Speak with your manager regarding your organisations' requirements. 

What personal protective equipment should I wear if my patient has received antineoplastic agents within the last seven days? 

The Peter Mac Safe Handling of Cytotoxic, Monoclonal Antibody and Hazardous Non-Cytotoxic drugs clinical procedure provides directions on safe handling practices. 

How do I manage a cytotoxic spill in a patients’ home? 

A cytotoxic spill refers to both a liquid or powder spill of a cytotoxic drug and/or the bodily fluids of the patient within seven days of administration of a cytotoxic drug. Equipment used in this situation can be disposed of in a sealed cytotoxic waste bag (purple) and placed in a cytotoxic bin (purple).  

The Peter Mac Management of a Cytotoxic and Hazardous Non-Cytotoxic Spill Clinical procedure  provides direction to all staff involved in the safe management of a cytotoxic or hazardous non-cytotoxic drugs spill. 

The KCI vacuum wound therapy machine is alarming with a leak or blockage. 

See ActiVAC Alarm Trouble Shooting Guide

Alternatively, KCI Customer Service Call Centre professionals are available 24/7: 

  • Phone: 1300 KCI VAC (1300 524 822)  
  • Fax: 1800 KCI VAC (1800 524 822)  
  • Email: This email address is being protected from spambots. You need JavaScript enabled to view it.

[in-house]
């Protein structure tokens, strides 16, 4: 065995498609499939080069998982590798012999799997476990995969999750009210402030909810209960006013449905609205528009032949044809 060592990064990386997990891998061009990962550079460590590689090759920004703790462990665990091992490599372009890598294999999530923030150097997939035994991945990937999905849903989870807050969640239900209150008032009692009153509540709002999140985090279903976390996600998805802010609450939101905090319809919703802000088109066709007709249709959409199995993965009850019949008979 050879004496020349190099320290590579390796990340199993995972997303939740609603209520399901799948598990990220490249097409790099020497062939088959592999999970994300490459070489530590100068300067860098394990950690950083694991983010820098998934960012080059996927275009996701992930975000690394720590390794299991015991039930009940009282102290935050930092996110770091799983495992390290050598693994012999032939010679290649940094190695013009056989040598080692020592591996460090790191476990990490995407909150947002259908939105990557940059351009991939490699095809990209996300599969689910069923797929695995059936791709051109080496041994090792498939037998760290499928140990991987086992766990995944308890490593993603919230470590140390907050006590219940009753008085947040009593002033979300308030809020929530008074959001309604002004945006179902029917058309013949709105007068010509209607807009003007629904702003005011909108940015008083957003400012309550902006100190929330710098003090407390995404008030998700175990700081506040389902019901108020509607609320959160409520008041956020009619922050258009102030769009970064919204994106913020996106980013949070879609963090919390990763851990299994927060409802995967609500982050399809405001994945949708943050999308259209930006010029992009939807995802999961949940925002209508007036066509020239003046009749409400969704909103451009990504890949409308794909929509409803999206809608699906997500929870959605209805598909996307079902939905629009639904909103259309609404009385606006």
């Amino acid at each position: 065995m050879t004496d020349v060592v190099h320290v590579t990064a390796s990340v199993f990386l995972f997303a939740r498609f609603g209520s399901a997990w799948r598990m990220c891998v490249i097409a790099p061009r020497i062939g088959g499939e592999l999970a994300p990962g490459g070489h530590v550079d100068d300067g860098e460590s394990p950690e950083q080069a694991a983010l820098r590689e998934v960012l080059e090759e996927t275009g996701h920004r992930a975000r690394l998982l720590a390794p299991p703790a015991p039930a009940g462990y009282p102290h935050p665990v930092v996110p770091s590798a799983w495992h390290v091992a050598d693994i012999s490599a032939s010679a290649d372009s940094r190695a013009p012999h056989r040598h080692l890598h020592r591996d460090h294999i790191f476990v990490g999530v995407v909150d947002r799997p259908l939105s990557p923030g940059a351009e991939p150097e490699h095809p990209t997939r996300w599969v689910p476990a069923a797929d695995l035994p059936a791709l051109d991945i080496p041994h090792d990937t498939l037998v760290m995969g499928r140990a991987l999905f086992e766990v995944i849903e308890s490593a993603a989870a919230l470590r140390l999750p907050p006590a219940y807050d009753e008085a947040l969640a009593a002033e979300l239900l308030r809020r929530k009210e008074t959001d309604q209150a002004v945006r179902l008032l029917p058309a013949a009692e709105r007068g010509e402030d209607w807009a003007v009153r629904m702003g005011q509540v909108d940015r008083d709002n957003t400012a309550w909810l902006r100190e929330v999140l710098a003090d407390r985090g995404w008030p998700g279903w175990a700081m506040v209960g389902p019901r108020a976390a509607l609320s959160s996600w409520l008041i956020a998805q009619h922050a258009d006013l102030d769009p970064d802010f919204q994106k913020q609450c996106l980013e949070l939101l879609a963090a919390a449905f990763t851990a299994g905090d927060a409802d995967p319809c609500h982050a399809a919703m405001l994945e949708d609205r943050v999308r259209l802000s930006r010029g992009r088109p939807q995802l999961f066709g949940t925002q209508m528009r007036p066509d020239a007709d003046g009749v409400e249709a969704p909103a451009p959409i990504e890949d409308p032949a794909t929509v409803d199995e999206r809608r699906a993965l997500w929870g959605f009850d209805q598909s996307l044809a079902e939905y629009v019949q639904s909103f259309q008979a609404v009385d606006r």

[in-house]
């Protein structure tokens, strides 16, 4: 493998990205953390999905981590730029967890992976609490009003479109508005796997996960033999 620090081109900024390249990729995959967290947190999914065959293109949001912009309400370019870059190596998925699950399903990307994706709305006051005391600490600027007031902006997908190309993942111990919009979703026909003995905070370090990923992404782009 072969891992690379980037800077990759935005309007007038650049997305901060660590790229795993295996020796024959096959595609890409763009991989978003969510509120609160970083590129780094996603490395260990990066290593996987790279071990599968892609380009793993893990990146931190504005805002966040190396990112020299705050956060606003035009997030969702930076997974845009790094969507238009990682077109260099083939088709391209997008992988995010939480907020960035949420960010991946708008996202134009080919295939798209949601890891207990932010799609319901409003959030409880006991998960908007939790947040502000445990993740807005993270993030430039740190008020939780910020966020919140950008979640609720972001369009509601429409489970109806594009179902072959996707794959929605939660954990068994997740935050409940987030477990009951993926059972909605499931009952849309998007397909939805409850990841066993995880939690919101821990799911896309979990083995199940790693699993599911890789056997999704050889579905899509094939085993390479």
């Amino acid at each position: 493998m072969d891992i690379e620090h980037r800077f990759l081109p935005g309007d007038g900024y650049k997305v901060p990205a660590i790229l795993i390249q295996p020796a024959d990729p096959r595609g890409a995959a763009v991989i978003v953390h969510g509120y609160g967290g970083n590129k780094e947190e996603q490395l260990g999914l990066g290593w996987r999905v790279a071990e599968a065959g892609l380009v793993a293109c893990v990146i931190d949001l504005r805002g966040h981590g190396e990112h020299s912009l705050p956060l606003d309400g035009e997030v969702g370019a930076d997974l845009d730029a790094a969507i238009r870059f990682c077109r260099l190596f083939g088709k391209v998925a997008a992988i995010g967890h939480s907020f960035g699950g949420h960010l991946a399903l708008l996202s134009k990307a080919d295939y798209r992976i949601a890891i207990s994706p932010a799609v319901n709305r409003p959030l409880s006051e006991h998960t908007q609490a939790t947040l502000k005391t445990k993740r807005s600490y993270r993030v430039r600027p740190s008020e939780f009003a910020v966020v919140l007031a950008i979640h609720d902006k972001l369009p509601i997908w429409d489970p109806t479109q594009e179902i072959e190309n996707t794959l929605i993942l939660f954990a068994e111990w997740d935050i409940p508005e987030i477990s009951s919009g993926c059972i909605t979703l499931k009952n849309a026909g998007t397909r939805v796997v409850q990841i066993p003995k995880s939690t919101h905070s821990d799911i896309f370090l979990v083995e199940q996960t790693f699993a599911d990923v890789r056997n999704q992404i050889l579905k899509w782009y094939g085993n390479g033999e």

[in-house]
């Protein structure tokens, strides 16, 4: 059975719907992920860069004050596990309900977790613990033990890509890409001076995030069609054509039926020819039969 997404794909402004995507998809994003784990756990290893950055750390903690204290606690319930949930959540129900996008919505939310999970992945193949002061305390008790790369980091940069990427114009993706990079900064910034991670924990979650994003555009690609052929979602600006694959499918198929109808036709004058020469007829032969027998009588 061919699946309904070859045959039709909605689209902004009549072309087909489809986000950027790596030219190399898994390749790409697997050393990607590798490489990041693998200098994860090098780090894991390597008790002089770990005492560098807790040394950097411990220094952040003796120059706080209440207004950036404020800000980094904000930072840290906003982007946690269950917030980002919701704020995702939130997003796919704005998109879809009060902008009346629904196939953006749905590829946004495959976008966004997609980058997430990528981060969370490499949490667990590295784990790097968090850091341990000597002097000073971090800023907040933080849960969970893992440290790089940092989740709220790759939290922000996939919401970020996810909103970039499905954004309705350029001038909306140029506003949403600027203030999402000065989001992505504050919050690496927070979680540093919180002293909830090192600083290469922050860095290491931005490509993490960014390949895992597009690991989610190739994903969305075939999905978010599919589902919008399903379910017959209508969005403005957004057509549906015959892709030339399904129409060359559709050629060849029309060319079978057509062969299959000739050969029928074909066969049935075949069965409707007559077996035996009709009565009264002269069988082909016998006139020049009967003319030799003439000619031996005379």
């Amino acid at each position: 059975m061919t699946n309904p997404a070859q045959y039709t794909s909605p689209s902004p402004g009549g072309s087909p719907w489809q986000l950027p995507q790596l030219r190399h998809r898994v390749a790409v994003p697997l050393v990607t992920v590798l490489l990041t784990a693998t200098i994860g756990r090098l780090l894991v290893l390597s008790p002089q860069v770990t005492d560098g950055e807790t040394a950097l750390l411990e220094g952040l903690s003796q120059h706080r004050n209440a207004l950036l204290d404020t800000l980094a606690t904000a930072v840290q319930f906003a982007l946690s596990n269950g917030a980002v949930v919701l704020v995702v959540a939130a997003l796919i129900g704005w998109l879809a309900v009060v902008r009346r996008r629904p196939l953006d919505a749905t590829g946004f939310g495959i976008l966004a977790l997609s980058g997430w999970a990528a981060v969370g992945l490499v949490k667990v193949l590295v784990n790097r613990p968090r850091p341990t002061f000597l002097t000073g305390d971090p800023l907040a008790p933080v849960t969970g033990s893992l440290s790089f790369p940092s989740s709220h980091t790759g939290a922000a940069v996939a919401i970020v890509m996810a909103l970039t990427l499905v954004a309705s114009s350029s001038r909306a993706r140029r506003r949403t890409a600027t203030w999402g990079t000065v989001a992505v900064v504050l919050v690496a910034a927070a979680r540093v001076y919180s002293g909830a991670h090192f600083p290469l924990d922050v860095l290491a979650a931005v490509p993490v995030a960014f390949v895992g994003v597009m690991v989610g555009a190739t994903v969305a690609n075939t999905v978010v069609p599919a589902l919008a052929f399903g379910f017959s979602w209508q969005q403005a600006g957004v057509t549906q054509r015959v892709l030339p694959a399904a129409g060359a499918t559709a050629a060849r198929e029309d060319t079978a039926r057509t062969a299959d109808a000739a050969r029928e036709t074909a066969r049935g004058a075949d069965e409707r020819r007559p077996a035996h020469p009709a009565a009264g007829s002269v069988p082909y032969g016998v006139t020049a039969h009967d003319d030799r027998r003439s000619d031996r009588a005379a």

Drain Tube Management 

Our patients may have a drain tube in situ on discharge. We use the following drain tubes:  

  • Exudrain 
  • Bellovac 
  • Surimex 
  • Jackson Pratt 
  • Pigtail

We will discharge all our patients with a relevant written drain tube removal order, care and requirements. 

For more information on the management of these devices, please refer to The Peter Mac Wound Drain Tube Management clinical procedure. 

Some drains may require flushing more so our Pigtail drains. We highlight this information on page 9-10 on the Wound Drain Tube management procedure  

Removing a drain is highlighted on page 6 of Wound Drain Tube Management clinical procedure 

Nephrostomy Management  

Our patients may be discharged with a nephrostomy requiring care in the community. 

We would ask that you follow our Petermac Care of Nephrostomy catheters clinical guideline for weekly care. The steps on how to change a nephrostomy bag is on page 3-4 

 If a Nephrostomy is to be flushed, then orders and equipment would be sent home with the patient these steps are highlighted on pages 4-5 of the Nephrostomy catheter clinical guideline 

Radiotherapy dressing management  

Many of our patients may be discharged to your service requiring daily dressing care.  

We would supply adequate equipment for managing the reaction area care. 

More information on grading the radiotherapy indued skin reaction we follow the CTCAE system which is highlight in eviQ on the radiation-induced dermatitis  

If any patient requires wound re-assessment we would ask you contact PM@H to organise a review with the radiotherapy nurses and treating team.